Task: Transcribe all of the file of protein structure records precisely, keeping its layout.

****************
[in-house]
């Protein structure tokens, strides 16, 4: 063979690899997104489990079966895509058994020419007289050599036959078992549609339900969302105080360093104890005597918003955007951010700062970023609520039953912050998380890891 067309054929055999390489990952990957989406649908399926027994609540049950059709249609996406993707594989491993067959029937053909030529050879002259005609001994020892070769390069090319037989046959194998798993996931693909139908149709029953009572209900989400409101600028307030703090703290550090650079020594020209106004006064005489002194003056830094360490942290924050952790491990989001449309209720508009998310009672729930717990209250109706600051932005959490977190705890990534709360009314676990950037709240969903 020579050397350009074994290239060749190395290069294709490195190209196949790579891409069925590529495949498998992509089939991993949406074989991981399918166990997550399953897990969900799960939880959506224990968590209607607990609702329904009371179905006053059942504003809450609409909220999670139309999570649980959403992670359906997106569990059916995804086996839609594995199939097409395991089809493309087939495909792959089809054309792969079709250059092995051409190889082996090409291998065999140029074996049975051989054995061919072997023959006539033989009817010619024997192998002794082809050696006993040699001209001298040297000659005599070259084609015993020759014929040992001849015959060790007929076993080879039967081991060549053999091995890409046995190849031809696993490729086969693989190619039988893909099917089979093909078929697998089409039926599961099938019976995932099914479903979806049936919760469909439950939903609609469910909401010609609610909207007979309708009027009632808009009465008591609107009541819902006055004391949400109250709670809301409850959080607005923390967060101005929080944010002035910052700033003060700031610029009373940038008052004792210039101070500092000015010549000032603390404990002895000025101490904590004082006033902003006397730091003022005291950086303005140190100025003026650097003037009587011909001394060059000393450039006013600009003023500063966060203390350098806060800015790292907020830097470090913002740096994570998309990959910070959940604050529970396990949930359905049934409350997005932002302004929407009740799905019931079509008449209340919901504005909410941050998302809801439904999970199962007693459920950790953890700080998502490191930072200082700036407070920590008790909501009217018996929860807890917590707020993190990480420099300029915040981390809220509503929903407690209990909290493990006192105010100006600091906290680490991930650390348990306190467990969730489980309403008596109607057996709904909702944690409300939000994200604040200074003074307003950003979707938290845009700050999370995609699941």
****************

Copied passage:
[in-house]
């Protein structure tokens, strides 16, 4: 063979690899997104489990079966895509058994020419007289050599036959078992549609339900969302105080360093104890005597918003955007951010700062970023609520039953912050998380890891 067309054929055999390489990952990957989406649908399926027994609540049950059709249609996406993707594989491993067959029937053909030529050879002259005609001994020892070769390069090319037989046959194998798993996931693909139908149709029953009572209900989400409101600028307030703090703290550090650079020594020209106004006064005489002194003056830094360490942290924050952790491990989001449309209720508009998310009672729930717990209250109706600051932005959490977190705890990534709360009314676990950037709240969903 020579050397350009074994290239060749190395290069294709490195190209196949790579891409069925590529495949498998992509089939991993949406074989991981399918166990997550399953897990969900799960939880959506224990968590209607607990609702329904009371179905006053059942504003809450609409909220999670139309999570649980959403992670359906997106569990059916995804086996839609594995199939097409395991089809493309087939495909792959089809054309792969079709250059092995051409190889082996090409291998065999140029074996049975051989054995061919072997023959006539033989009817010619024997192998002794082809050696006993040699001209001298040297000659005599070259084609015993020759014929040992001849015959060790007929076993080879039967081991060549053999091995890409046995190849031809696993490729086969693989190619039988893909099917089979093909078929697998089409039926599961099938019976995932099914479903979806049936919760469909439950939903609609469910909401010609609610909207007979309708009027009632808009009465008591609107009541819902006055004391949400109250709670809301409850959080607005923390967060101005929080944010002035910052700033003060700031610029009373940038008052004792210039101070500092000015010549000032603390404990002895000025101490904590004082006033902003006397730091003022005291950086303005140190100025003026650097003037009587011909001394060059000393450039006013600009003023500063966060203390350098806060800015790292907020830097470090913002740096994570998309990959910070959940604050529970396990949930359905049934409350997005932002302004929407009740799905019931079509008449209340919901504005909410941050998302809801439904999970199962007693459920950790953890700080998502490191930072200082700036407070920590008790909501009217018996929860807890917590707020993190990480420099300029915040981390809220509503929903407690209990909290493990006192105010100006600091906290680490991930650390348990306190467990969730489980309403008596109607057996709904909702944690409300939000994200604040200074003074307003950003979707938290845009700050999370995609699941």